Several things in the news recently have made me want to write again about Critical University Studies (CUS) – a discipline that has been given momentum in the UK by the USS pensions strikes of spring 2018. As I visited a number of campus rallies and teach-outs, I became aware of a real thirst for analysis of the UK and global higher education landscape. The pensions issue seemed to be a conductor for a whole host of other grievances about marketization, financialization, audit culture, management by metrics and the distortions of league tables and concern with university ‘reputation’. These objections have spawned critique from all areas of the academy, from blogs by experimental scientists (Bishop 2013, Colquhoun 2016 ) to theorised analysis in social science (Burrows 2012; Holmwood 2011; Petersen and Davies 2010; Hall & Winn 2018), to perspectives from literary scholars (Warner 2014; 2015; Docherty 2011; 2014; 2015). This work has now coalesced under the banner of critical university studies (CUS) which in many cases contains (but is not confined to) expressions of discomfort at changes influenced by neoliberal and market fundamentalist ideologies. There are now three book series oriented towards the field, Palgrave, Johns Hopkins and Berghahn , a journal, LATISS http://journals.berghahnbooks.com/latiss , a university research centre at Roskilde, Denmark, as well as an early career researcher network at the University of Cambridge. These are all positive developments, although it is wise to be cautious about the ‘institutionalisation’ of CUS, as Eli Thorkelson advises.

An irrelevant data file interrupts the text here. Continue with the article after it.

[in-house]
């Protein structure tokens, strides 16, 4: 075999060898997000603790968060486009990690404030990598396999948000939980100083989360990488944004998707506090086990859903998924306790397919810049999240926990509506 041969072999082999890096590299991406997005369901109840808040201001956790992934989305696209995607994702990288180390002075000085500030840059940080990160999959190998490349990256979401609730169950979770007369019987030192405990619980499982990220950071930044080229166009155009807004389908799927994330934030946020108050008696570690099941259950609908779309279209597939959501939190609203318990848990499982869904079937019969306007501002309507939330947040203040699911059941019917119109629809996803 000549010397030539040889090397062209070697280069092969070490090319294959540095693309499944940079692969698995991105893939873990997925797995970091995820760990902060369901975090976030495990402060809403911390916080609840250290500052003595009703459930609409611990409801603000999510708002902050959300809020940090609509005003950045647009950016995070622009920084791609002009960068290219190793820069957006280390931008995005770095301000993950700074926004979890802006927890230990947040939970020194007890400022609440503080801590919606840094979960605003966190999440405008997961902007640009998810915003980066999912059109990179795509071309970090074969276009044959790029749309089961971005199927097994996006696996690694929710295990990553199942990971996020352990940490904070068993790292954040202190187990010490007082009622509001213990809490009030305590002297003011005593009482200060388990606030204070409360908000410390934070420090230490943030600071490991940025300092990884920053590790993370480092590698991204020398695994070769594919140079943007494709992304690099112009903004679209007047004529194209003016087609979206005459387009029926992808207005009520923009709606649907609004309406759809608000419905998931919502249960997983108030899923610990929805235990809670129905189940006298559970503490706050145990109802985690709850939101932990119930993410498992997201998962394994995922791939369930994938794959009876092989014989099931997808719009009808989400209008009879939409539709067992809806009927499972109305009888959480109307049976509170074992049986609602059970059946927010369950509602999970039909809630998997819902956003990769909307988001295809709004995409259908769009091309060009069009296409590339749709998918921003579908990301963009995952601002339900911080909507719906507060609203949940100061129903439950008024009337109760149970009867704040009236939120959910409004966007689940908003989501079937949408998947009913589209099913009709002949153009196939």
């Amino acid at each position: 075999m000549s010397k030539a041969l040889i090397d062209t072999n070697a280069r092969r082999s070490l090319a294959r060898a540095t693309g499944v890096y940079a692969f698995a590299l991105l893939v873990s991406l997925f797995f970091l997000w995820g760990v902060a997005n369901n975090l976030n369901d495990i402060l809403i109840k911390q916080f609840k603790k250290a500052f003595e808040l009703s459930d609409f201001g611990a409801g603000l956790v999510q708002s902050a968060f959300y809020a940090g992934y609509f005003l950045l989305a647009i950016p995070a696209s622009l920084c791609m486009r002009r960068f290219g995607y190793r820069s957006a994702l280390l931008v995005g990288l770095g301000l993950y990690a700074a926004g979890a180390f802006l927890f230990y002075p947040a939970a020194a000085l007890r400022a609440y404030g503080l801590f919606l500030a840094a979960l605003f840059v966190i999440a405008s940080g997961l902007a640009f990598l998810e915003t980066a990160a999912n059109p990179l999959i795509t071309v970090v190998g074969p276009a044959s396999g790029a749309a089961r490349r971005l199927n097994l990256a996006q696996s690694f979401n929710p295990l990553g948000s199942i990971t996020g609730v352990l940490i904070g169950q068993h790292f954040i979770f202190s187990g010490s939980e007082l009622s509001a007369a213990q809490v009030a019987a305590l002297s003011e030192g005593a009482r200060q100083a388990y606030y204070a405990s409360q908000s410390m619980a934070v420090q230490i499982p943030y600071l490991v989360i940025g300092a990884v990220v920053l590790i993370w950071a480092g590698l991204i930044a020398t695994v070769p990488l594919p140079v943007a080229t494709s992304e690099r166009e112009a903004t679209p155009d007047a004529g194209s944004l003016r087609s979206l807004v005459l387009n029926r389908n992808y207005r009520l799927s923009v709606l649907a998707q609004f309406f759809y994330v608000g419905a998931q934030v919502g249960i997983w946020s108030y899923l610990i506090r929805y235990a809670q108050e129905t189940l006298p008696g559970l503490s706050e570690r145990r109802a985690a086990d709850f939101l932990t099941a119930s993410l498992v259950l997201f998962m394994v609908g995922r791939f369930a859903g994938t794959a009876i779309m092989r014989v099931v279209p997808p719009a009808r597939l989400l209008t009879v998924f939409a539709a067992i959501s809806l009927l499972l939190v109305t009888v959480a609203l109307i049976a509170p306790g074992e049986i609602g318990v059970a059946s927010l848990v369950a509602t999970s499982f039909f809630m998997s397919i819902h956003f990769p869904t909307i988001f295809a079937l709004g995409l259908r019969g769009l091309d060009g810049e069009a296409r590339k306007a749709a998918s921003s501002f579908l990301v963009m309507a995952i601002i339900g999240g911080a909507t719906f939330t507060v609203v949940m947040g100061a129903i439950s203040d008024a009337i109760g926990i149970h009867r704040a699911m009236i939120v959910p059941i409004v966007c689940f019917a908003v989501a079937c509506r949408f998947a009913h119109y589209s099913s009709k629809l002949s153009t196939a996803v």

CUS as an interdisciplinary field of study was inaugurated by a special issue of Workplace: A Journal for Academic Labor edited by Petrina and Ross in 2014. This and other subsequent issues drew attention to the effects of neoliberal policies on higher education institutions and sought to identify connections between neoliberal economic and political developments, such as the subsumption of academic labour to profit (Hall & Bowles 2016), and changes to conditions of work and academic identities in (largely) western universities. The principles of CUS are informed by a paradigm previously established in Critical Management Studies (CMS) (Butler and Spoelstra 2014). This involves:
- A critique of power, control and inequality in universities,